All may seem quiet around here, but in fact I’ve been working steadily on this image (which I posted about earlier, here and here). Although I’ve thought about posting some more updates, I haven’t. All of this new work has been on distant elements, and then the monorail terminal and the sixteen characters who are getting off (or on) the monorail, or working up on its track (see the inset at right). Because of the relative size of all those things they’re scarcely visible when the whole picture is scaled down from over 7000 pixels wide to this size, 501 pixels wide. So it’d have been almost pointless to try to keep you up to date. There’d have been very little obvious change.
As of this afternoon, though, I’ve got the far and middle distance more or less set; I’ve done the final (or semifinal) renderings of the three scenes that so far are composited together here, and I’ve added a sort of poor man’s depth of field effect on the distant cityscape.
Although there will be quite a bit of retouching to do in Photoshop, everything you see behind the foreground balcony is in a semifinal state. So I thought I ought to post an update now, before I start working on the foreground.
I had some difficulties with the way 3DS Max does its render effects and rendering passes. The first problem was that I was getting unpredictable results from the Z Depth pass. That’s an additional rendering that uses greyscale to show how far from the camera everything in the picture is – it can be very useful for creating masked effects, like depth of field, in post.
So to get around that, I’ve created a Z Depth pass in a sort of handmade way, using the free Bytegeist “ZTint” plugin for Max. I rendered out a Z Depth version of each scene and combined them together in Photoshop (see below). By using the exact same settings in each rendered layer I’ve built up my own Z Depth version of the background. It makes a geat mask for adding efects to the entire scene in Photoshop, based on their distance from my camera.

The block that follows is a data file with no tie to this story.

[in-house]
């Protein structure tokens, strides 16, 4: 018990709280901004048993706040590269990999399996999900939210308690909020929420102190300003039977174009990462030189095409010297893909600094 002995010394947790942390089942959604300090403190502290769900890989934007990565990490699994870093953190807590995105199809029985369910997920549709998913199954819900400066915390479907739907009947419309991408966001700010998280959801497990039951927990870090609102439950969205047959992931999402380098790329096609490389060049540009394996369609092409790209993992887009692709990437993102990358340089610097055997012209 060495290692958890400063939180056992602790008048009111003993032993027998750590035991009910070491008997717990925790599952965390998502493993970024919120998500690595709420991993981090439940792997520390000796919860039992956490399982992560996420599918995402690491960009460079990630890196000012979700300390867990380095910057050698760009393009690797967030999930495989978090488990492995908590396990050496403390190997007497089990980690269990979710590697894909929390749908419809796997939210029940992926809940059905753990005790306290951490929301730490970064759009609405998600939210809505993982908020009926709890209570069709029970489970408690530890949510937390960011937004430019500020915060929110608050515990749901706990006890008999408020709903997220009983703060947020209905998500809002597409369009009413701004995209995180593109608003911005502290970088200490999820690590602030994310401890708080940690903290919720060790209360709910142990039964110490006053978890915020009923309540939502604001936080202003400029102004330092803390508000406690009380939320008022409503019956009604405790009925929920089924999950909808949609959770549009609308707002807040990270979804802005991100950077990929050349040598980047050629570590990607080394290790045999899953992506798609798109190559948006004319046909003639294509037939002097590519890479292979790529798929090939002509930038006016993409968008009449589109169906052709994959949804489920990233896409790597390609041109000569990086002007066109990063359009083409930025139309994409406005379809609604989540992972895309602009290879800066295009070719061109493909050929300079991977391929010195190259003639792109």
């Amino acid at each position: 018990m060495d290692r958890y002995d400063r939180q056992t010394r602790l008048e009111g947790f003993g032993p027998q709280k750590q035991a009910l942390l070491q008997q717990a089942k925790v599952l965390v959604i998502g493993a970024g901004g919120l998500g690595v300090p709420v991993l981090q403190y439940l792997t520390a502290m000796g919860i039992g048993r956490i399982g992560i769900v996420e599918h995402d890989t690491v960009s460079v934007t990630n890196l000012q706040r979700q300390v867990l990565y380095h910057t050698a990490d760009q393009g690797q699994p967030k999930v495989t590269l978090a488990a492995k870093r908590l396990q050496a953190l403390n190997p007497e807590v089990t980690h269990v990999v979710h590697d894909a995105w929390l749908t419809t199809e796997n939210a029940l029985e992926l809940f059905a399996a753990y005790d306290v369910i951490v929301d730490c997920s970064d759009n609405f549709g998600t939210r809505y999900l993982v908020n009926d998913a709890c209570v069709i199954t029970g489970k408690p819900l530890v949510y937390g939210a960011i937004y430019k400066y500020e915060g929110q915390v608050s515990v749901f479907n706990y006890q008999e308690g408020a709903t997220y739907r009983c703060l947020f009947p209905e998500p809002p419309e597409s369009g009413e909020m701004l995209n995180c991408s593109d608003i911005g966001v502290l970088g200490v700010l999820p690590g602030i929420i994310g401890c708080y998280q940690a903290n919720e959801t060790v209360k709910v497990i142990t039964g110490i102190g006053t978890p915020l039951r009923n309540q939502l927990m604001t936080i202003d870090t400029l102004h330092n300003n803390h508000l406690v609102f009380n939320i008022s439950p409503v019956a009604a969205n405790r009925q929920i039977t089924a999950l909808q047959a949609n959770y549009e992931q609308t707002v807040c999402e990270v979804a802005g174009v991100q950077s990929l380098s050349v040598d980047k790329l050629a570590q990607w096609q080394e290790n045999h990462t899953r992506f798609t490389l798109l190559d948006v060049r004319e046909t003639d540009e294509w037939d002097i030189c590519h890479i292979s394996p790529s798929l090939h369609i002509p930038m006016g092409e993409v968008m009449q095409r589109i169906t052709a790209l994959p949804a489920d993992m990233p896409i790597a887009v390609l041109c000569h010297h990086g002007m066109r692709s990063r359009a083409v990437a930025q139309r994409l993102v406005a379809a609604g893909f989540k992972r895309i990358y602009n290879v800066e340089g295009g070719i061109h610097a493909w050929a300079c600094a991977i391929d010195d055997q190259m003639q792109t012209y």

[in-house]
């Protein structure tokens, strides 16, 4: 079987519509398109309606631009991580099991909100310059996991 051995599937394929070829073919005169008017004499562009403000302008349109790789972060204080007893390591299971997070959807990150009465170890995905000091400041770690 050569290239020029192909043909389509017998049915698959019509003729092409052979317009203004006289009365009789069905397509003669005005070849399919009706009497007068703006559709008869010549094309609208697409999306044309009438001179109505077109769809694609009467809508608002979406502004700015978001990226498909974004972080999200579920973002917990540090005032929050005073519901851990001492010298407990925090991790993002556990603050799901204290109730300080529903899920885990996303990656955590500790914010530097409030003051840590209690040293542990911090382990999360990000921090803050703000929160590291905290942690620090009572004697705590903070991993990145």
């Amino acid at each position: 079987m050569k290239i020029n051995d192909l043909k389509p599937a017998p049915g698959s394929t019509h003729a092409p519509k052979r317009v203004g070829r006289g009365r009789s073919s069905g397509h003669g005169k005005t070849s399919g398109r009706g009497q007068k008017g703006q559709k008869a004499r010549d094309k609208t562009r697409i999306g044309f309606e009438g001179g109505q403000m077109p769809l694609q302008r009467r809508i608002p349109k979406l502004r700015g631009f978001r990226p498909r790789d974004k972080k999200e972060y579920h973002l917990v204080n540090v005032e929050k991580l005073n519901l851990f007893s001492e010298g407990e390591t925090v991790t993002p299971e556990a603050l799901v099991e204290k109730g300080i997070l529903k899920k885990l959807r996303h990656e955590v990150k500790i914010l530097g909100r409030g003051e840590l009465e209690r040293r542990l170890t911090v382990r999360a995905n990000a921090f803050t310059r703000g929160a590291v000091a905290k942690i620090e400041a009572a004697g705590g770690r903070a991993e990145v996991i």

In order to get what you see below I applied a white, self-illuminated material to every visible object. The ZTint render effect added black to the object color depending on its distance.
It turns out that it was a good idea to avoid Max’s render elements, because another problem I ran into was that when network rendering the scene in strips – which conserved memory while these very large images were rendering – the additional rendering passes were not rendered correctly.
The main image rendered out in ten strips which were then stitched together at the end. But additional render passes like Z Depth or a specularity pass were never completed in the same way: each strip just overwrote the previous one and they were never assembled together, since only one tenth of them existed at the end anyhow. Annoying.
I’m still using Max 8, so I don’t know if that bug’s been fixed in the more recent versions.
Anyway, it’s now time to turn my attention to all the work I have yet to do on that balcony in the foreground and the characters there. I don’t have any real idea of how long those bits – and the final compositing and post work – will take, but I figure it’ll easily be another couple of weeks before this is done. Luckily for me, I’m not working to a deadline!